New York: Columbia University Press, 1327 pages in two volumes
Norman Davies is a Polish historian of Welsh descent who was a student of controversial British historian A.J.P. Taylor. He received his doctorate at the Jagellonian University in Kraków, and his books were among the first significant Western studies of Polish history. Some historians have accused Davies of a "Polonophile" perspective in his treatment of particular historical conflicts involving Poland; most notably Holocaust historian Lucy Dawidowicz decried what she believed to be a minimization on the part of Davies in Polish complicity during the Holocaust, as well as post-WWII pogroms against Jews by Polish nationalists.
The fallout from the charges by Dawidowicz and other activist historians included a denial of tenure for Davies by Stanford University. He lost a related lawsuit against Stanford in 1991 when the California Court of Appeals ruled against his case. Perhaps anticipating the criticisms of Holocaust historians, Davies included the following passage in his discussion of the history of Poland in the Second World War:
Jewish investigators tend to count Jewish victims. Polish investigators tend to count Polish victims. Neither side wishes to stress the fact that the largest single category of victims was both Polish and Jewish. Not everyone, it seems, is content to count human beings.God’s Playground follows a chronological approach in its treatment of Polish history, with major divisions following the history of the chief political events. Within these chronological groupings, however, Davies examined a wide variety of thematic topics in separate chapters. While a synthesis, the book is heavily footnoted, and is useful for both students and researchers. Both volumes contain many maps, charts, and illustrations for greater comprehension of the assembled material.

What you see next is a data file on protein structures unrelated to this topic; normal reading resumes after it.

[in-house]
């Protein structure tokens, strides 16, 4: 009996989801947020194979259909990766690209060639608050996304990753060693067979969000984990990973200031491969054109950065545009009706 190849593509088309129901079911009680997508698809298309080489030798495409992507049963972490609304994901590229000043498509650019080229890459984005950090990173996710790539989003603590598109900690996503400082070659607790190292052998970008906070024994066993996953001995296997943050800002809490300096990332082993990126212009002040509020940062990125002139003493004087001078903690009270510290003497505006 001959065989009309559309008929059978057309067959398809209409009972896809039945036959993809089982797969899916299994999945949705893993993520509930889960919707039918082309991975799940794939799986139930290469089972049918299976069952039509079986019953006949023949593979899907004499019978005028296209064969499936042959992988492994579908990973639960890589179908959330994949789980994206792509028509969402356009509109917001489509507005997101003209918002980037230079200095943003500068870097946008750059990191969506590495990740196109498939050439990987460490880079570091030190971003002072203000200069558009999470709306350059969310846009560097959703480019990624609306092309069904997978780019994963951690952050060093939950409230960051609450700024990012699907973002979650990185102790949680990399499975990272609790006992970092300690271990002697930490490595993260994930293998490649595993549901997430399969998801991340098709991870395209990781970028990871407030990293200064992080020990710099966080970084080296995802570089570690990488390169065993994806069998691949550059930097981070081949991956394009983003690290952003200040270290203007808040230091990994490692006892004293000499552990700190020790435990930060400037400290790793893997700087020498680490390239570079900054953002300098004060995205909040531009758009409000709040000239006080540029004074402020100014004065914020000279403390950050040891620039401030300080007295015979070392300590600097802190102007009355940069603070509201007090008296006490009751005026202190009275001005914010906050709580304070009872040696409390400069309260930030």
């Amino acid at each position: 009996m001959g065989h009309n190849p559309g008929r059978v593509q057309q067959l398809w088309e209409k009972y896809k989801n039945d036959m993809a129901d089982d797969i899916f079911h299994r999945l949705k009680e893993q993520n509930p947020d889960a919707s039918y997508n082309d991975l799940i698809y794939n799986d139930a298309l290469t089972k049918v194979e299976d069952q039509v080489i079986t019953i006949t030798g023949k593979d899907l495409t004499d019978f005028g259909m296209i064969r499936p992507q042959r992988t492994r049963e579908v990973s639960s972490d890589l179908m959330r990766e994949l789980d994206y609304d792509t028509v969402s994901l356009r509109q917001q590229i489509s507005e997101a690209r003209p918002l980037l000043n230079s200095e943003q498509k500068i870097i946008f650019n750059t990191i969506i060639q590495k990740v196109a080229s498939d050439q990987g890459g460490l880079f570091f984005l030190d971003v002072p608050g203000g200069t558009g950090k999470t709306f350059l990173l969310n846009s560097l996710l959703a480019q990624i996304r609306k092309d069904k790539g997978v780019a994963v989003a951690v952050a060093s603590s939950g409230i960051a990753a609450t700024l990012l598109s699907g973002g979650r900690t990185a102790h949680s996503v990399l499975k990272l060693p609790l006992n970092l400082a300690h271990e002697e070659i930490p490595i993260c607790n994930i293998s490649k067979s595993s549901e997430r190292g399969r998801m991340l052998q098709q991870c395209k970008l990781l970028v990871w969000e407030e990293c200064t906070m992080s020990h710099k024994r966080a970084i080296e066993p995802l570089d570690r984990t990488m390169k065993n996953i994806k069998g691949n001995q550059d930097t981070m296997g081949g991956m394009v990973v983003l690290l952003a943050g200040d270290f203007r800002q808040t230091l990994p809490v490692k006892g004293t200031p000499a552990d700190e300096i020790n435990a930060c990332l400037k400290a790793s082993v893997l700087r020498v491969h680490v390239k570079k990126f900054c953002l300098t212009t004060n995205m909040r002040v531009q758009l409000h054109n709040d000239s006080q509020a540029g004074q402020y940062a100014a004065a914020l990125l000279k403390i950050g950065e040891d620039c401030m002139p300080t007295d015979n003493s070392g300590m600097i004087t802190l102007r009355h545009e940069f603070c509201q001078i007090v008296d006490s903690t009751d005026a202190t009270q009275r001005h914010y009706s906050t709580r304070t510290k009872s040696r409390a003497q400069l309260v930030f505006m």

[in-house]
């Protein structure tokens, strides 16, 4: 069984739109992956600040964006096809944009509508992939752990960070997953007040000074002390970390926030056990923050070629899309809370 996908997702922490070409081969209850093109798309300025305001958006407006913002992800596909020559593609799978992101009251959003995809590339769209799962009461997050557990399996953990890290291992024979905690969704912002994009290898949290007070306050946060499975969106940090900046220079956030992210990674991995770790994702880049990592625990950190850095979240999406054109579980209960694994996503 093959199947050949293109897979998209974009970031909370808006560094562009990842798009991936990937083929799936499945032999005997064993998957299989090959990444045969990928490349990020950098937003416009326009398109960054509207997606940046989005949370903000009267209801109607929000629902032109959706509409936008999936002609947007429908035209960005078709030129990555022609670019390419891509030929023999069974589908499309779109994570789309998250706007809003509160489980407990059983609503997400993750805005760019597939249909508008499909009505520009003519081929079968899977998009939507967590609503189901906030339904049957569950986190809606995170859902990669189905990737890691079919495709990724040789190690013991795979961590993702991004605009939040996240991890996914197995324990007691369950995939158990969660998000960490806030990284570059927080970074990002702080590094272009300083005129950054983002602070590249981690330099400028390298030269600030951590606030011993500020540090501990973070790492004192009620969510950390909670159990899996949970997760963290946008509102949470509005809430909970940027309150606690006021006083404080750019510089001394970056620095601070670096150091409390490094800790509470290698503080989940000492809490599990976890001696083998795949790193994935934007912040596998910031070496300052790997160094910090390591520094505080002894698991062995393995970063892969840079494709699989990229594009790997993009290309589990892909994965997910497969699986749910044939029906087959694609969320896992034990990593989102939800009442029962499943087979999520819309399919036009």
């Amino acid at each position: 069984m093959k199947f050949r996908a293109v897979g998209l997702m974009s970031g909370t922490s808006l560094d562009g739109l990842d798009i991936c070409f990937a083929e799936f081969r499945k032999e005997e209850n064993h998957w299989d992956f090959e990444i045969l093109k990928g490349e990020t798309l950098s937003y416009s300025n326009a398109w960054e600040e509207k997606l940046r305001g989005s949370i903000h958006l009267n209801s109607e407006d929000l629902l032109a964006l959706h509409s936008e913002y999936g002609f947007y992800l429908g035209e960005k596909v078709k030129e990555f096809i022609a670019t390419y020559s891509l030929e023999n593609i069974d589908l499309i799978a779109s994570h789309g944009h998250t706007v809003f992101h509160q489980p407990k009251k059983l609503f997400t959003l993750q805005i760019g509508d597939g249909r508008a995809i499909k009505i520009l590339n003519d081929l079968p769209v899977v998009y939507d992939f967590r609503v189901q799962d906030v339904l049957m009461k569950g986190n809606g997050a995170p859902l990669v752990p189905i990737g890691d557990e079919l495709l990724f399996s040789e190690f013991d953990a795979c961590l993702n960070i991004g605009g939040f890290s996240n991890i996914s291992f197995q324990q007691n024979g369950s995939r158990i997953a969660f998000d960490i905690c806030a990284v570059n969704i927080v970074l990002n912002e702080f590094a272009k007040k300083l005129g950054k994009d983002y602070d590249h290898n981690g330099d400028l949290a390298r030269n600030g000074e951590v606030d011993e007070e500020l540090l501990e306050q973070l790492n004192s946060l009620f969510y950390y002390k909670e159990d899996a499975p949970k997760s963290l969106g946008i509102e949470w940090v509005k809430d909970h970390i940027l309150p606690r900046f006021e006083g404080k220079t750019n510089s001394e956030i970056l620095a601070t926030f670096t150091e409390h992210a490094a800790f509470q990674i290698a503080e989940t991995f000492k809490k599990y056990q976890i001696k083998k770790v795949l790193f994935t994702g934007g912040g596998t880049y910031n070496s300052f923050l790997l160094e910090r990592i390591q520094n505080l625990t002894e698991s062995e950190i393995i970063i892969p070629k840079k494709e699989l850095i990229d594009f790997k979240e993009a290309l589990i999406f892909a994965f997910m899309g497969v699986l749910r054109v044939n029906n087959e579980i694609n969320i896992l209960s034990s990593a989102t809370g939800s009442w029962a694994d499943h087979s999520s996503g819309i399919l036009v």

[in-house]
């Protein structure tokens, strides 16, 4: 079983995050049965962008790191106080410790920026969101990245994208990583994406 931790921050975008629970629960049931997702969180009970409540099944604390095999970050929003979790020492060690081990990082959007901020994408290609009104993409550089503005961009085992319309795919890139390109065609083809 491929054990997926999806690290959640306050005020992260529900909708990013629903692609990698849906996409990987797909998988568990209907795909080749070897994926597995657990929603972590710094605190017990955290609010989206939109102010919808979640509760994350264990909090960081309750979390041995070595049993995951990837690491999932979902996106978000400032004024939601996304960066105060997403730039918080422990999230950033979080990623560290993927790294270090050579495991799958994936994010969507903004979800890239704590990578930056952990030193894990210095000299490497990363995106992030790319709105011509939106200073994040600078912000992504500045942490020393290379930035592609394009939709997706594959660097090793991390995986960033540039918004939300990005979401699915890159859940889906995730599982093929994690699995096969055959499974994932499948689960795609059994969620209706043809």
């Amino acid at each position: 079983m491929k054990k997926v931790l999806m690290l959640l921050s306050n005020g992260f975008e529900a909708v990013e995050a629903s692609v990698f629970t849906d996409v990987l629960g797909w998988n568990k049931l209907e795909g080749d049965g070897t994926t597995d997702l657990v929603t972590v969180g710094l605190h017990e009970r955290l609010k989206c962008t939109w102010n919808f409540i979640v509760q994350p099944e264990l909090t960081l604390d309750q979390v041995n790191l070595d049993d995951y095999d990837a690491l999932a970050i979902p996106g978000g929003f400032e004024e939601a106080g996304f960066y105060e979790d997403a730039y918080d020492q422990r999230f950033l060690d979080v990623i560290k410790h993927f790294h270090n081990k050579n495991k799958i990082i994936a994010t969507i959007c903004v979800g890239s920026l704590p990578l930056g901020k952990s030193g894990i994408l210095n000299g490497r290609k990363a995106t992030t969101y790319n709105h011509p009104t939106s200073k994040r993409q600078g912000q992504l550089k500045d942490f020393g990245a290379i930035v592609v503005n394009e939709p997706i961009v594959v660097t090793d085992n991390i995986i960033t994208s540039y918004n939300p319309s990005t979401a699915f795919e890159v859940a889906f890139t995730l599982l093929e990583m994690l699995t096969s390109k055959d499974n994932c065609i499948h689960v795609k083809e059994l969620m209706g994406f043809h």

Davies disagreed with the traditional historiographical explanation for Poland’s failure to thrive as a nation-state, which is based on the idea that the location of the Poles on the Northern European Plain between perennial rivals Germany and Russia somehow doomed Poland to near-constant invasion. The author noted that Germany, for example, is sandwiched between France and Poland; if geographic location in northern Europe had such a deterministic quality, argued Davies, Poland and Germany could then be expected to share similar, rather than dissimilar histories.
Instead, Davies maintained that a number of unique geographical anomalies prevented the growth of Poland as a major European power. The Plain narrows from a width of 800 miles on the Bug River to a mere 200 miles on the Odra, while glacial depressions (pradoliny) “provide natural passage ways parallel to the mountain and coastal barriers.” Finally, the existence of extensive marsh areas and morainic lakes in the north prevented easy access to the Baltic for Polish mercantile and military needs.